Time and time again, we’ve been asked to solve the biggest challenges with the indoor pool environment. Based on our extensive experience in pool dehumidification, we’ve identified the top five challenges of indoor pools, their typical causes, and how to best solve them.
Here’s challenge number four…
The Pool Room Windows, Doors and Ledges Are Sweaty
Whether big or small, all indoor pools must have robust measures to control humidity and prevent condensation.
Obviously, an indoor pool has the potential to produce an enormous amount of moist air. But that’s not the only reason condensation is a unique concern in pools. Their air temperature is also much higher than a regular room, meaning their dew point is also quite a bit higher than usual. Combined, these factors mean condensation can easily occur in a pool while it wouldn’t normally be an issue in another room.
The dew point is the temperature at which moisture in the air condenses when it comes into contact with a surface that’s colder by 1°F or more.
You only have to enjoy a cold drink on a summer day to experience dew point and condensation firsthand. When you pour a cold beverage into a glass, condensation will begin to form on the outside of the glass almost immediately. This is because the surface temperature on your glass is below the ambient dew point temperature.
This happens at indoor pools across North America every year when outdoor temperatures fall during the winter. Exterior-facing surfaces that have low insulation values, like windows, skylights and fire doors, are very likely to have a surface temperature that is below the room dew point during cold weather. As a result, moisture condenses on them.
The Dangers of Condensation
There are two major concerns when it comes to condensation in the pool environment:
- It can seriously damage the structure.
- In doing so, the patron experience will be negatively affected; sweaty windows are unsightly, and visible mold or corrosion could drive patrons away.
Condensation triggers a destruction process, since it allows mold and mildew to grow on the materials from which a building is constructed. It also frequently forms corrosion on metal surfaces.
In an indoor pool, air will almost always have some degree of corrosiveness due to chemicals that off-gas from the water.
Other than condensation that you can see on surfaces, there is a hidden danger. If allowed to permeate the building walls or roof, condensation will not only instigate mold-induced deterioration, it will also cause additional devastation of the structure in winter. This is because when temperatures drop below the freezing point, the moisture that’s soaked into the structural components of the building turns into ice and expands, putting additional stress on the materials and causing fissures and cracks that compromise the integrity and safety of the structure. That is why it’s critical all indoor pool rooms have a properly constructed envelope with a vapor barrier.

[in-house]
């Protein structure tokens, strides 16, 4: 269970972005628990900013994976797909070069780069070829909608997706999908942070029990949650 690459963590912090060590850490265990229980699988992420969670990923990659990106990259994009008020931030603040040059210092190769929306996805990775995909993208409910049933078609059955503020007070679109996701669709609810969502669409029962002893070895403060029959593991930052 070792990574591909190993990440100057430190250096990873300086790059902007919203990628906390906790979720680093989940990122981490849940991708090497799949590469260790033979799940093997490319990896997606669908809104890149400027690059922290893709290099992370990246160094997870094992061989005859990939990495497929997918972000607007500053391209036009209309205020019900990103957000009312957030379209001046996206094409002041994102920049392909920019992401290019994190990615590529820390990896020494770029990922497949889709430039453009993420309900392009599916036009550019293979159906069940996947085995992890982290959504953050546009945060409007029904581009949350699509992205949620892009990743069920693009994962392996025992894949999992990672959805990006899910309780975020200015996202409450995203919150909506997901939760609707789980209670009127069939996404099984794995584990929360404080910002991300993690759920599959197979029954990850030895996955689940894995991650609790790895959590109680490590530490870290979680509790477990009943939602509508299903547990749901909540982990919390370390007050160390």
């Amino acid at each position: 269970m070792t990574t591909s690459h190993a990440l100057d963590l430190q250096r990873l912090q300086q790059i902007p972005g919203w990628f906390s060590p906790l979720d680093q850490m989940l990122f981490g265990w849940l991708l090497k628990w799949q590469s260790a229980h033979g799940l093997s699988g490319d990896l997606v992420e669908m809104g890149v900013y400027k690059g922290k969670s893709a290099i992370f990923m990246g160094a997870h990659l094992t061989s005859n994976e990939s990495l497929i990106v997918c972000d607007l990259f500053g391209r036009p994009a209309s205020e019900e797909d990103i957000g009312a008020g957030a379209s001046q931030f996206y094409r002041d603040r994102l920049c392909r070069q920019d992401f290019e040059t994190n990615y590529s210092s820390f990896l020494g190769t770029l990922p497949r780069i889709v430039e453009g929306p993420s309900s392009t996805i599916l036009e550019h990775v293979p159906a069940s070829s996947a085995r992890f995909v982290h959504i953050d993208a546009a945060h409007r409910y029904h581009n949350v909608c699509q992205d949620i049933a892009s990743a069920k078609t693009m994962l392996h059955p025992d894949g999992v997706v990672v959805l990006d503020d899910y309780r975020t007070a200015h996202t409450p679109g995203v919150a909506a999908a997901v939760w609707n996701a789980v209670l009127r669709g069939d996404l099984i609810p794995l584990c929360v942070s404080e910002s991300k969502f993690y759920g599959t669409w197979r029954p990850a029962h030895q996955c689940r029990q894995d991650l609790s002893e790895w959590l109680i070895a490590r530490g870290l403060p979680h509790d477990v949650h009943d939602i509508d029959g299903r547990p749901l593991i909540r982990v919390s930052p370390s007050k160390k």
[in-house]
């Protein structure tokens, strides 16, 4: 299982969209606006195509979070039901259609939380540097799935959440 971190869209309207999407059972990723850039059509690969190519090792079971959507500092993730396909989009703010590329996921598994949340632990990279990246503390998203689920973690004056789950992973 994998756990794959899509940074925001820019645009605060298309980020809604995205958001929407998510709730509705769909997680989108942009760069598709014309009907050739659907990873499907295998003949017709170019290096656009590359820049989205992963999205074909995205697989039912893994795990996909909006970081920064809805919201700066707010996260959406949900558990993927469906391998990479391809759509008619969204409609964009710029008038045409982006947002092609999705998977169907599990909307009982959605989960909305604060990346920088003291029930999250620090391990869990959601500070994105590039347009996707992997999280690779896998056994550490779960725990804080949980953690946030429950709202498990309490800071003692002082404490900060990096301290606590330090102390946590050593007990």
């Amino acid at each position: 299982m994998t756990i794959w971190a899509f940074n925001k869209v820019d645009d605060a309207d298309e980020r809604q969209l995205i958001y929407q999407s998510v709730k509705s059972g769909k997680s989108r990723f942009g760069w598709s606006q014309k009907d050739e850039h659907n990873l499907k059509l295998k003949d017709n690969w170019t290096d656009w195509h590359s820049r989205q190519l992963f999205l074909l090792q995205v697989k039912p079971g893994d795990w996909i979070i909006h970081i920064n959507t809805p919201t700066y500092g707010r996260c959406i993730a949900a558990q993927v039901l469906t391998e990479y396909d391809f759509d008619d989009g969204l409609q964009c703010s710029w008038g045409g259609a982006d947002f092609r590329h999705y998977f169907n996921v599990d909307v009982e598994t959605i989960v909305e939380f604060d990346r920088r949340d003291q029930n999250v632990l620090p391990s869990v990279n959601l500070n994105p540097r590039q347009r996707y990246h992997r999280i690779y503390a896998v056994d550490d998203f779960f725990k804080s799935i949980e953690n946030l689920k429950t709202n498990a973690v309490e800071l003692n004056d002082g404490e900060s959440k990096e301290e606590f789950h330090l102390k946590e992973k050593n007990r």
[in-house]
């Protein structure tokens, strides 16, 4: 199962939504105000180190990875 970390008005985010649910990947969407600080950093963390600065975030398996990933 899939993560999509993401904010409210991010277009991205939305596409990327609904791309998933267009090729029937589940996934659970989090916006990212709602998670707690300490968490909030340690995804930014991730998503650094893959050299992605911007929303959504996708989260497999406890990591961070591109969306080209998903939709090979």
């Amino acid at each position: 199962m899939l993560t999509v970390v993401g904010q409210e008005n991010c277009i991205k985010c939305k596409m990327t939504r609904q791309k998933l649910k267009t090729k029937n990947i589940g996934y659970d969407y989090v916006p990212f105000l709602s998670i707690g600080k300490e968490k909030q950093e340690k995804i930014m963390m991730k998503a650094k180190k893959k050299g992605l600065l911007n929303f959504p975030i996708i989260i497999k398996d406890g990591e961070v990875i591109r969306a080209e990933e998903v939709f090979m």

The pool room dehumidification system is an essential part of condensation control and prevention. It must maintain the interior conditions (temperature and RH) at the correct, desired setpoints as determined when the indoor pool was constructed. The air ducts must distribute air all around the pool room, taking special care to direct warm airflow against surfaces that are likely to drop below the dew point of the room.
It’s important to ensure the entire surface is covered by warm airflow. Mother nature will tell you on the first cold day how good a job you’ve done — it’s common to find the top of a window condensation-free because it’s near a diffuser, but the bottom is sweaty because the diffuser does not have enough “throw” distance to work the air all the way down.
If your indoor pool room struggles with this, then it is a smart idea to have an expert come in and review your dehumidification system. They will have the experience and the knowledge to identify areas that can be improved to better control condensation. In many cases adjustments can be made for little cost. For example, one facility was recommended to rotate their ductwork to improve supply air diffusion.